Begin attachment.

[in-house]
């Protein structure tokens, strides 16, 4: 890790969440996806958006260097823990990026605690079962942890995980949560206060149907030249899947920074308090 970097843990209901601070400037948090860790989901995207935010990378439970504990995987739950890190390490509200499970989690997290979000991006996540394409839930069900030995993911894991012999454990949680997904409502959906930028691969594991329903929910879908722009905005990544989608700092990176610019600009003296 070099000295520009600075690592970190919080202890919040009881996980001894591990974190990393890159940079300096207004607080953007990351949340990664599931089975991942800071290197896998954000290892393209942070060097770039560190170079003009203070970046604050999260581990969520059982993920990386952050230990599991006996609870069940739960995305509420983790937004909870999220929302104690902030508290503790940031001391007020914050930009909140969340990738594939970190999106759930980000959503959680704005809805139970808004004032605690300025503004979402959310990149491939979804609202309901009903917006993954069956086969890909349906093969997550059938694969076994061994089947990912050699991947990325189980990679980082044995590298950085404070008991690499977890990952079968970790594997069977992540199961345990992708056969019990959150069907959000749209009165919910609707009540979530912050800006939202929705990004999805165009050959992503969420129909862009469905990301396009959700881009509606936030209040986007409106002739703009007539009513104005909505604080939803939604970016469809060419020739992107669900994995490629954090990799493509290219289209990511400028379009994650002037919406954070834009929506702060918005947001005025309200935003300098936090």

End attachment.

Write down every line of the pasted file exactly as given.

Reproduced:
[in-house]
């Protein structure tokens, strides 16, 4: 890790969440996806958006260097823990990026605690079962942890995980949560206060149907030249899947920074308090 970097843990209901601070400037948090860790989901995207935010990378439970504990995987739950890190390490509200499970989690997290979000991006996540394409839930069900030995993911894991012999454990949680997904409502959906930028691969594991329903929910879908722009905005990544989608700092990176610019600009003296 070099000295520009600075690592970190919080202890919040009881996980001894591990974190990393890159940079300096207004607080953007990351949340990664599931089975991942800071290197896998954000290892393209942070060097770039560190170079003009203070970046604050999260581990969520059982993920990386952050230990599991006996609870069940739960995305509420983790937004909870999220929302104690902030508290503790940031001391007020914050930009909140969340990738594939970190999106759930980000959503959680704005809805139970808004004032605690300025503004979402959310990149491939979804609202309901009903917006993954069956086969890909349906093969997550059938694969076994061994089947990912050699991947990325189980990679980082044995590298950085404070008991690499977890990952079968970790594997069977992540199961345990992708056969019990959150069907959000749209009165919910609707009540979530912050800006939202929705990004999805165009050959992503969420129909862009469905990301396009959700881009509606936030209040986007409106002739703009007539009513104005909505604080939803939604970016469809060419020739992107669900994995490629954090990799493509290219289209990511400028379009994650002037919406954070834009929506702060918005947001005025309200935003300098936090």